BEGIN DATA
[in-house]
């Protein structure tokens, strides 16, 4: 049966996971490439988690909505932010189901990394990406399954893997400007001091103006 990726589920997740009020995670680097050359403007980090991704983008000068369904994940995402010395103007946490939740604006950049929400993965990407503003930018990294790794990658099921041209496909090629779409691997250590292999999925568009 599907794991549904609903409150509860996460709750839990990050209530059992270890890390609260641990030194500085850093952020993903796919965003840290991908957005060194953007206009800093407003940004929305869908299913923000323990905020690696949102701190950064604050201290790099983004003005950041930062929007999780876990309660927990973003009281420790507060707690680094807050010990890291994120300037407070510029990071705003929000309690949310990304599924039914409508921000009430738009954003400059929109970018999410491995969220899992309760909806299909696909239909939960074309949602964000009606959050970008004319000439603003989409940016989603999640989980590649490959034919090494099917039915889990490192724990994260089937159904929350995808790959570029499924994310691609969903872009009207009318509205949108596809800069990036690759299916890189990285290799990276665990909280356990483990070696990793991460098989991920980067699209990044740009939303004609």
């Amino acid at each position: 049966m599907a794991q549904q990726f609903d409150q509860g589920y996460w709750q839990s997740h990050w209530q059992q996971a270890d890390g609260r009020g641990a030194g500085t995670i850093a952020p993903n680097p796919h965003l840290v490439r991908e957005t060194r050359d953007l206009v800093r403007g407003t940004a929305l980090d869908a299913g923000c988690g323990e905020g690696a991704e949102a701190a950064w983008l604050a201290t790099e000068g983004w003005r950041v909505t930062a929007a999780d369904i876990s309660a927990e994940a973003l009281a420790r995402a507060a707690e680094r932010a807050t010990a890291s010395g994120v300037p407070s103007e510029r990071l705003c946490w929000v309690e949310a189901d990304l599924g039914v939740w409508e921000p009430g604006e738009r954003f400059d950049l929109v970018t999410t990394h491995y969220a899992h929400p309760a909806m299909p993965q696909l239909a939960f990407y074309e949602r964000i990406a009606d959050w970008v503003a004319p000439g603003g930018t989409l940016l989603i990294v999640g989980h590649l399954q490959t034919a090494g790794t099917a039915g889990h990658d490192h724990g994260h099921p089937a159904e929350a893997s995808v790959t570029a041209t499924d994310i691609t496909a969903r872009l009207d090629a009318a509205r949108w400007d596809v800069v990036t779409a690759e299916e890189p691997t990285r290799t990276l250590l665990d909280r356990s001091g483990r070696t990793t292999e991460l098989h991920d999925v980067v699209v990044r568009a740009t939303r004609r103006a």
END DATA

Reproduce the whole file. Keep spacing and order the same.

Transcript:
[in-house]
């Protein structure tokens, strides 16, 4: 049966996971490439988690909505932010189901990394990406399954893997400007001091103006 990726589920997740009020995670680097050359403007980090991704983008000068369904994940995402010395103007946490939740604006950049929400993965990407503003930018990294790794990658099921041209496909090629779409691997250590292999999925568009 599907794991549904609903409150509860996460709750839990990050209530059992270890890390609260641990030194500085850093952020993903796919965003840290991908957005060194953007206009800093407003940004929305869908299913923000323990905020690696949102701190950064604050201290790099983004003005950041930062929007999780876990309660927990973003009281420790507060707690680094807050010990890291994120300037407070510029990071705003929000309690949310990304599924039914409508921000009430738009954003400059929109970018999410491995969220899992309760909806299909696909239909939960074309949602964000009606959050970008004319000439603003989409940016989603999640989980590649490959034919090494099917039915889990490192724990994260089937159904929350995808790959570029499924994310691609969903872009009207009318509205949108596809800069990036690759299916890189990285290799990276665990909280356990483990070696990793991460098989991920980067699209990044740009939303004609």
């Amino acid at each position: 049966m599907a794991q549904q990726f609903d409150q509860g589920y996460w709750q839990s997740h990050w209530q059992q996971a270890d890390g609260r009020g641990a030194g500085t995670i850093a952020p993903n680097p796919h965003l840290v490439r991908e957005t060194r050359d953007l206009v800093r403007g407003t940004a929305l980090d869908a299913g923000c988690g323990e905020g690696a991704e949102a701190a950064w983008l604050a201290t790099e000068g983004w003005r950041v909505t930062a929007a999780d369904i876990s309660a927990e994940a973003l009281a420790r995402a507060a707690e680094r932010a807050t010990a890291s010395g994120v300037p407070s103007e510029r990071l705003c946490w929000v309690e949310a189901d990304l599924g039914v939740w409508e921000p009430g604006e738009r954003f400059d950049l929109v970018t999410t990394h491995y969220a899992h929400p309760a909806m299909p993965q696909l239909a939960f990407y074309e949602r964000i990406a009606d959050w970008v503003a004319p000439g603003g930018t989409l940016l989603i990294v999640g989980h590649l399954q490959t034919a090494g790794t099917a039915g889990h990658d490192h724990g994260h099921p089937a159904e929350a893997s995808v790959t570029a041209t499924d994310i691609t496909a969903r872009l009207d090629a009318a509205r949108w400007d596809v800069v990036t779409a690759e299916e890189p691997t990285r290799t990276l250590l665990d909280r356990s001091g483990r070696t990793t292999e991460l098989h991920d999925v980067v699209v990044r568009a740009t939303r004609r103006a």